Blog: Green Light for Environmental Claims
With recent reports of heat waves in the USA, record temperatures in Antarctica and storms bringing flash flooding to the streets of London, the issues of climate change and environmental responsibility are understandably top of the agenda, particularly as organisations plan for recovery from the economic effects of Covid.
Notably, the advertising industry itself is taking steps to reduce the carbon impact of advertising with the Advertising Association’s Ad Net Zero project and the launch of the ASA’s own project relating to climate change and the environment. It therefore comes as no surprise that we’re seeing an increasing number of radio ads which include environmental claims.
Earlier this year the CMA published a public consultation on draft guidance regarding misleading environmental claims and the ASA reported that they welcome this draft guidance, so it’s clear that this is an area that is under particular focus.
We’ve taken a look at the CMA’s draft guidance with a view to whether it should affect Radiocentre’s approach to clearing radio ads containing environmental claims; in particular, whether it would prevent claims that we’ve until now been able to approve or whether there would be any circumstances that might give rise to the need for more information to be included in an ad than is currently required.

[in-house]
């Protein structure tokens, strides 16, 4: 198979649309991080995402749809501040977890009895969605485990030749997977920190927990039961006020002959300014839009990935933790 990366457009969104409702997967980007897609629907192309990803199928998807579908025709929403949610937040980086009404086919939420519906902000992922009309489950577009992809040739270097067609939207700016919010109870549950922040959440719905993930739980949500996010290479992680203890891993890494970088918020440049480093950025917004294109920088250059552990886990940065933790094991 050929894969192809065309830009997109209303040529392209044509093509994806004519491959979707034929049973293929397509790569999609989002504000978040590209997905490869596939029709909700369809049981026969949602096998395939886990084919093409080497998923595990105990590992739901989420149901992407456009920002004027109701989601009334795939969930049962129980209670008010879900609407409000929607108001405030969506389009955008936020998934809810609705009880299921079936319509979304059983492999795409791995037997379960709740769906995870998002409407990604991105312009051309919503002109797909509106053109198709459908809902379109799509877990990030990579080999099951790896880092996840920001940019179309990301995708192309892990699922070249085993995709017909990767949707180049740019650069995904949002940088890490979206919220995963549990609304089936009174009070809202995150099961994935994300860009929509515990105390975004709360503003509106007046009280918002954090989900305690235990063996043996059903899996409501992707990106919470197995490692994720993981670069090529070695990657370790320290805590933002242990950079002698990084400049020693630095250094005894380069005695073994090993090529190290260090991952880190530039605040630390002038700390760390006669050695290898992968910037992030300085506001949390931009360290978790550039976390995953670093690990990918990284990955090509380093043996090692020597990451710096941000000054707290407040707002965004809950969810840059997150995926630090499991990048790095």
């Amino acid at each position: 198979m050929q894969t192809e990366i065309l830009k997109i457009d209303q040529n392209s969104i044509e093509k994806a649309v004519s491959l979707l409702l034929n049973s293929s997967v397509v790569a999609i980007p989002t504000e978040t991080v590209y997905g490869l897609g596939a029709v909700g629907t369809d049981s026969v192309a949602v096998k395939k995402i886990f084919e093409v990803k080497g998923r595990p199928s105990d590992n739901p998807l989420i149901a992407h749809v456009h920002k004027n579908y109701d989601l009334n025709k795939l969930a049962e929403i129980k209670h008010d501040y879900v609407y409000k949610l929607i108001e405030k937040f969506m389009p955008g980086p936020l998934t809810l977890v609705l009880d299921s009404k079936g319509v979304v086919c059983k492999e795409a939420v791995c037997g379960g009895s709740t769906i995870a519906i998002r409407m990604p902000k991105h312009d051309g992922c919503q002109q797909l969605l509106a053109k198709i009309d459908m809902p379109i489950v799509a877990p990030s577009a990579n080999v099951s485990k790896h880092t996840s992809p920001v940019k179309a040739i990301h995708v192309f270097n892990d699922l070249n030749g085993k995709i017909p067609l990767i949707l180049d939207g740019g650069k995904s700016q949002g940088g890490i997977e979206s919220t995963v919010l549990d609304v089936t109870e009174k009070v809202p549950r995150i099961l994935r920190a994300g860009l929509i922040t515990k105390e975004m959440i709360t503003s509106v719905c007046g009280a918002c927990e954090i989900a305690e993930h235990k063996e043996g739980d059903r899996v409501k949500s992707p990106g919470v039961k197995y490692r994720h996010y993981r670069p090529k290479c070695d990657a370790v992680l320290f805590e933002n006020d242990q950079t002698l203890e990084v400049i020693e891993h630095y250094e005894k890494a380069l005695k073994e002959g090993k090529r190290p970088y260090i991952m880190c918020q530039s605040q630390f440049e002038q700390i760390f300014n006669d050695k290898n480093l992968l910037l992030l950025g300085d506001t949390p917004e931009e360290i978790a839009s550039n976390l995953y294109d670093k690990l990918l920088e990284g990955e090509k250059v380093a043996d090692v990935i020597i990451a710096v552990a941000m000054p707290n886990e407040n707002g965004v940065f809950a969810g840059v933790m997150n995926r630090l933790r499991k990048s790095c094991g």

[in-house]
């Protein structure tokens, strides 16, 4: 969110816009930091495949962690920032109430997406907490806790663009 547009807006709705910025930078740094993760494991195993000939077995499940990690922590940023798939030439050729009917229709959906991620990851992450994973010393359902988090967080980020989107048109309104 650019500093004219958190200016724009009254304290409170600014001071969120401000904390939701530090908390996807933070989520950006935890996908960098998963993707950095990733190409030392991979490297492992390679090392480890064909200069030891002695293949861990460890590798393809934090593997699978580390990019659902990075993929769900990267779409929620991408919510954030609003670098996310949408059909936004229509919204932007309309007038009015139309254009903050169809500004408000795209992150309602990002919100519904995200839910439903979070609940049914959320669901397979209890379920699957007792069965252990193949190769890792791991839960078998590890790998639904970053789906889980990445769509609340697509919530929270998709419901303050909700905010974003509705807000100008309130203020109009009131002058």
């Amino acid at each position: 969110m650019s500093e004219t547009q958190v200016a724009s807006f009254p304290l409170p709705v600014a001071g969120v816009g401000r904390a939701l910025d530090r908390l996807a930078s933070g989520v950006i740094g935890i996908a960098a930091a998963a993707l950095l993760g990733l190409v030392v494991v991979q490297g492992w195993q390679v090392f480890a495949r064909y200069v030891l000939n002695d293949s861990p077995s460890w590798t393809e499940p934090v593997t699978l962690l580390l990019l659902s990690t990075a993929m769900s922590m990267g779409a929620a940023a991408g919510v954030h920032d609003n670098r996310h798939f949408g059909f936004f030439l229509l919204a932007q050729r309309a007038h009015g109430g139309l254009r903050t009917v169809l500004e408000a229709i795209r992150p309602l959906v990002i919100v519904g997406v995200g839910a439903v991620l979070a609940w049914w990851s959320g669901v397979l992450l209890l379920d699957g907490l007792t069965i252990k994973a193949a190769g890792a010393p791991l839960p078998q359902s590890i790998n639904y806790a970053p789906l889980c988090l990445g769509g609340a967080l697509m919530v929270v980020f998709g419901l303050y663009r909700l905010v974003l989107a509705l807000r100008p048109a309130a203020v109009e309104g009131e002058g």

In our view, the principles contained in the guidance are closely aligned with the rules relating to environmental claims in Section 9 of the BCAP Code and the broader BCAP Code rules on misleadingness and comparative claims, so we do not anticipate this guidance being a greater obstacle to advertising on radio than the existing regulations.
The examples of environmental claims and case studies that demonstrate how the rules should be interpreted are very much in line with the approach that we already take and would be helpful to advertisers in ensuring their claims are expressed in a way that complies with the BCAP Code. Environmental claims are often difficult to assess, and we often use the services of a specialist consultant to advise us on their validity. In our view, the guidance will help us explain to our customers the principles according to which we work and how to amend claims to bring them in line with the BCAP Code.